Hedge­hog res­cuer’s talk spiked

The Southland Times - - NEWS - JAY BOREHAM

Are hedge­hogs spiky bun­dles of joy, or deadly preda­tors de­stroy­ing New Zealand’s en­vi­ron­ment?

De­bate has erupted fol­low­ing a li­brary talk on res­cu­ing ail­ing hedge­hogs and suc­cess­fully re­leas­ing them back into the wild.

Les­ley Wheat­ley, of Hedge­hog Res­cue New Zealand, hosted the talk at Orewa Li­brary in north Auck­land to teach adults and chil­dren about hedge­hogs, and give a shout out for vol­un­teers to help fos­ter an­i­mals while they re­cu­per­ate.

Wheat­ley, who has res­cued hedge­hogs for about four years, also talked about how hedge­hogs get a bad rap about be­ing dis­ease and flea rid­den.

Be­fore the talk started, For­est and Bird’s Pauline Smith crashed it to in­form peo­ple about the darker side of hedge­hogs. Hedge­hogs preyed on na­tive snails, skinks, ground nest­ing birds and their eggs, Smith said.

Smith started the Pest Free Whanga­paraoa Penin­sula project in 2011, where vol­un­teers trap pests to help na­tive birds and plants flour­ish. The re­lease of hedge­hogs into the wild un­der­mined and made a mock­ery of the work of vol­un­teers, she said. ’’It is a to­tal in­sult to ev­ery­body’s hours that they put in.’’

Wheat­ley sup­ports the work of For­est and Bird, but also be­lieves ev­ery crea­ture de­serves a chance to live.

Hedge­hogs were re­leased in sub­ur­bia away from ar­eas where they could af­fect na­tive birds, Wheat­ley said.

In places where the New Zealand dot­terel and vari­able oys­ter­catch­ers nest, Wheat­ley will re­move hedge­hogs if she sees them, so they can’t prey on the birds.

Wheat­ley said the type of fleas that lived on hedge­hogs did not ar­rive in New Zealand with them, and the dis­eases and mange mites they could carry could also be caught from pets or cat­tle. She also wanted to dis­pel the myth that all hedge­hogs seen dur­ing the day were sick, as in late spring fe­males were out work­ing to cre­ate nests.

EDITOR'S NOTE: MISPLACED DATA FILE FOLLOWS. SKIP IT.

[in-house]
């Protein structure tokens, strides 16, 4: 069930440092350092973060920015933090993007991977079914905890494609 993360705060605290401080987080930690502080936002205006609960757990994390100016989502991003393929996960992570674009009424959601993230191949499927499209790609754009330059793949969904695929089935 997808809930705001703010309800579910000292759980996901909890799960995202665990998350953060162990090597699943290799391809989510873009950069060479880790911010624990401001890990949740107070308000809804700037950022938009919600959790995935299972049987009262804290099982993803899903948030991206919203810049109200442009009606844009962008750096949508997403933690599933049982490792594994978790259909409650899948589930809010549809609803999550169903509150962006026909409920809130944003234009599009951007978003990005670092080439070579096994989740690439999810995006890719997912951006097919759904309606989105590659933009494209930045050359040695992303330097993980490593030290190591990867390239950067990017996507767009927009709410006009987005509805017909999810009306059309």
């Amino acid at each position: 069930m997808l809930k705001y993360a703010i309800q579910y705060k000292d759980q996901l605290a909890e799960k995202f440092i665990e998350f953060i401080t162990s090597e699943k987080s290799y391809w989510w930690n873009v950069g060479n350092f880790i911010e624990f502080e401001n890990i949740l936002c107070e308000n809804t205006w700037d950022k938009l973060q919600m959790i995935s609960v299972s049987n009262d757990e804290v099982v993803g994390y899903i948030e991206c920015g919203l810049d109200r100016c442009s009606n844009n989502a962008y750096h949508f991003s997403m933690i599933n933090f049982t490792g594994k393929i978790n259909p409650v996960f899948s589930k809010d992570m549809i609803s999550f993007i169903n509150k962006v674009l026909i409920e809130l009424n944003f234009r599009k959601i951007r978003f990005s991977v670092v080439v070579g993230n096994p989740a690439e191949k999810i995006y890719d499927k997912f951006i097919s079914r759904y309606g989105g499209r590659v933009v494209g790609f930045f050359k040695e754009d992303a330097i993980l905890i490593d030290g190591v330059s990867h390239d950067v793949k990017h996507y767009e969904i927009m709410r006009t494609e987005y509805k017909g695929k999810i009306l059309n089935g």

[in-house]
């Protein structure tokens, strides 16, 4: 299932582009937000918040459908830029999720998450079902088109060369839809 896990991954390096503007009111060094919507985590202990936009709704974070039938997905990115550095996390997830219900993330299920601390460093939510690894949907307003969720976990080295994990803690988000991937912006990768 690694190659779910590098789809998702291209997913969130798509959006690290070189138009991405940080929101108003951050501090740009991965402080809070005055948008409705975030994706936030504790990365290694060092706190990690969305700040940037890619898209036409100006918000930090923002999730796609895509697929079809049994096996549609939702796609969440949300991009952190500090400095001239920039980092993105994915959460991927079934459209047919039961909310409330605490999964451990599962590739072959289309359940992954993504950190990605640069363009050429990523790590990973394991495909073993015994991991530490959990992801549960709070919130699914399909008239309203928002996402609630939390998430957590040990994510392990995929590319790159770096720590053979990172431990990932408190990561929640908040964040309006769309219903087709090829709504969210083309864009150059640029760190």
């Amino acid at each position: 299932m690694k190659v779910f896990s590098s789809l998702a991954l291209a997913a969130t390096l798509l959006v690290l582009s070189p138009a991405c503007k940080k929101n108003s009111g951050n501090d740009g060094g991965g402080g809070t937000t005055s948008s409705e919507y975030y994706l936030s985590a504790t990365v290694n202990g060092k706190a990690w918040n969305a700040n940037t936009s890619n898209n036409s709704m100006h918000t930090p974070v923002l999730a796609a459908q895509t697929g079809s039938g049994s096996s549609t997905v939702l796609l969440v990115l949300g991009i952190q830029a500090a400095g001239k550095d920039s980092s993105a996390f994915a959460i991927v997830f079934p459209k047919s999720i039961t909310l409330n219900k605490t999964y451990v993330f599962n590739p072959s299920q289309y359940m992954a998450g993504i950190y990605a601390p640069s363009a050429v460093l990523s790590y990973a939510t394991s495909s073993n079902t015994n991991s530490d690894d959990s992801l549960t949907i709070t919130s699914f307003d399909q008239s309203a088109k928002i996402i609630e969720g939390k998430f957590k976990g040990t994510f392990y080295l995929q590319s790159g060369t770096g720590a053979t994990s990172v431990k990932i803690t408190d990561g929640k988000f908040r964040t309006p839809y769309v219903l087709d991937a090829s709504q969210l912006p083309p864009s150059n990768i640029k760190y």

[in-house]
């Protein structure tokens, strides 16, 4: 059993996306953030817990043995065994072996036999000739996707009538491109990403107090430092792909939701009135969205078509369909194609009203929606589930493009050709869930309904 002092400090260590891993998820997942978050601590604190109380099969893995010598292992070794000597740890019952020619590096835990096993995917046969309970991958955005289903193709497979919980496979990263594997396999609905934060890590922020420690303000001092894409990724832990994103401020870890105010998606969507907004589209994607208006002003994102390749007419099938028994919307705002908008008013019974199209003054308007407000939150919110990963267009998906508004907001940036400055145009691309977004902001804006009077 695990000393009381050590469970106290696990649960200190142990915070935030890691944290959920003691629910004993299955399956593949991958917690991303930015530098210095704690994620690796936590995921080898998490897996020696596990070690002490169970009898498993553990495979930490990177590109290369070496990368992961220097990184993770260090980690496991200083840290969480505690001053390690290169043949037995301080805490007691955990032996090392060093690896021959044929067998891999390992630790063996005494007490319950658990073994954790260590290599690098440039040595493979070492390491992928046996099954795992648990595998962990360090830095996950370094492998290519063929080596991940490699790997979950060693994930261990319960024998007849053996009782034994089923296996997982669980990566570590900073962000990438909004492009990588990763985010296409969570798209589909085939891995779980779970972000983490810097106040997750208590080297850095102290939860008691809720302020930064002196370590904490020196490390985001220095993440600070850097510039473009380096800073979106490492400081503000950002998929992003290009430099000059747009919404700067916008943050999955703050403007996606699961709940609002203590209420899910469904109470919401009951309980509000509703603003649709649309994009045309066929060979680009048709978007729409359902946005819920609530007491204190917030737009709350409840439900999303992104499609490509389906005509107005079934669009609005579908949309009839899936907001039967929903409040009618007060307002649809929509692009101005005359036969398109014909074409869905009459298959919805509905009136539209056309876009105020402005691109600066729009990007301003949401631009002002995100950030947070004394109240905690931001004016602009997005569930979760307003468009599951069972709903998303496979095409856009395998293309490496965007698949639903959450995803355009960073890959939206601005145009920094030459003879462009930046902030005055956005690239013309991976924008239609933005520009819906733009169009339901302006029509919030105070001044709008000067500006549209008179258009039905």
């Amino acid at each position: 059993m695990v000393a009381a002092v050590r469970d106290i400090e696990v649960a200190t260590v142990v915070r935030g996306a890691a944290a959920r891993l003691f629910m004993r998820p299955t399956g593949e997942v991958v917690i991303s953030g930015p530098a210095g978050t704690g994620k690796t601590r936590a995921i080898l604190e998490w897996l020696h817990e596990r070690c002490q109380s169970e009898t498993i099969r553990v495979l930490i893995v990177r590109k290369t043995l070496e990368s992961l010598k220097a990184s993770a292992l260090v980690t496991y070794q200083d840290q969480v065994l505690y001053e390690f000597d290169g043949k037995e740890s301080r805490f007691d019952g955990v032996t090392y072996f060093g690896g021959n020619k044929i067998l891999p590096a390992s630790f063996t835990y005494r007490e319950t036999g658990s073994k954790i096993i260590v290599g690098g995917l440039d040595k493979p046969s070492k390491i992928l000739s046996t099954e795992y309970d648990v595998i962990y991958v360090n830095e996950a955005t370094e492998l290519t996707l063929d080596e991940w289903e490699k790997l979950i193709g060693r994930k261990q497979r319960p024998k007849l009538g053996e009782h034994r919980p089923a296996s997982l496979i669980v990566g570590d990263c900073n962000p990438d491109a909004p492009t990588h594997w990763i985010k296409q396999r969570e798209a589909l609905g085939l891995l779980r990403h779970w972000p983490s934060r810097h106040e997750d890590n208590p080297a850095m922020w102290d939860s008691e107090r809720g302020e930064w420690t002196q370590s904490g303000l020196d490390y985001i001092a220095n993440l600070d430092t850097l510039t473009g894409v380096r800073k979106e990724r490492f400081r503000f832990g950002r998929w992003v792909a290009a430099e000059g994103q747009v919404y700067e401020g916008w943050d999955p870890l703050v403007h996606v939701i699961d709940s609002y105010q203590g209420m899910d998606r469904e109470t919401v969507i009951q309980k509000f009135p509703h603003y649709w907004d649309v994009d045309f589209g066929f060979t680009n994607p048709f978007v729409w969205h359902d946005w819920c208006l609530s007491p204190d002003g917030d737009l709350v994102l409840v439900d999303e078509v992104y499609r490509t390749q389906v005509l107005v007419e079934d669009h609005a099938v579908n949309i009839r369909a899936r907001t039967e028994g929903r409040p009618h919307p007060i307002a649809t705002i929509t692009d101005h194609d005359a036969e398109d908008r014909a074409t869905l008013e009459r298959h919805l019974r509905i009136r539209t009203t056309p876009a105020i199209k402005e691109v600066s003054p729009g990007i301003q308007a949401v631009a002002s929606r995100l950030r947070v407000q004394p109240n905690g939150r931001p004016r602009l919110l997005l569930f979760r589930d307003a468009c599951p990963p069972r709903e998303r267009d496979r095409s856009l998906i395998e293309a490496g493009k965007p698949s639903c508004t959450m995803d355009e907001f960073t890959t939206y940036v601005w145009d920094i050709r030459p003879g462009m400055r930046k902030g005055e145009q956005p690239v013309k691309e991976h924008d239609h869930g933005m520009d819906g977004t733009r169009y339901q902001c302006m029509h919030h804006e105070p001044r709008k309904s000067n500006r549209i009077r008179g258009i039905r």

‘‘They’re out there busy gath­er­ing bits of hay, grass and moss, what­ever they can find, and it might be un­der your deck, shed, or what­ever, but they don’t need res­cu­ing. They’re just about to have ba­bies - so please don’t bring them into care,’’ Wheat­ley said.

Wheat­ley has had a soft spot for hedge­hogs since some­one brought her a sick one and asked her to look af­ter it five years ago.

The Depart­ment of Con­ser­va­tion kills hedge­hogs on its land, but re­leas­ing them did not breach the Biose­cu­rity Act, as they were not classed as an un­wanted or­gan­ism, Min­istry for Pri­mary In­dus­tries man­ager of re­cov­ery and pest man­age­ment John San­son said. ’’They are not man­aged un­der a na­tional pest man­age­ment plan, so MPI doesn’t have any di­rect in­ter­est in this is­sue.’’

There were no plans to man­age them un­der a na­tional plan or other na­tional pest pro­gramme led by MPI, he said.

Un­der Auck­land Coun­cil’s Auck­land Re­gional Pest Man­age­ment Strat­egy, hedge­hogs are only con­trolled from es­tab­lish­ing on Hau­raki Gulf Is­lands. Hedge­hogs are also ex­empt from the Gov­ern­ment’s Preda­tor Free 2050 tar­get, which will tar­get pos­sums, stoats and rats.


Les­ley Wheat­ley has been res­cu­ing hedge­hogs for four years.

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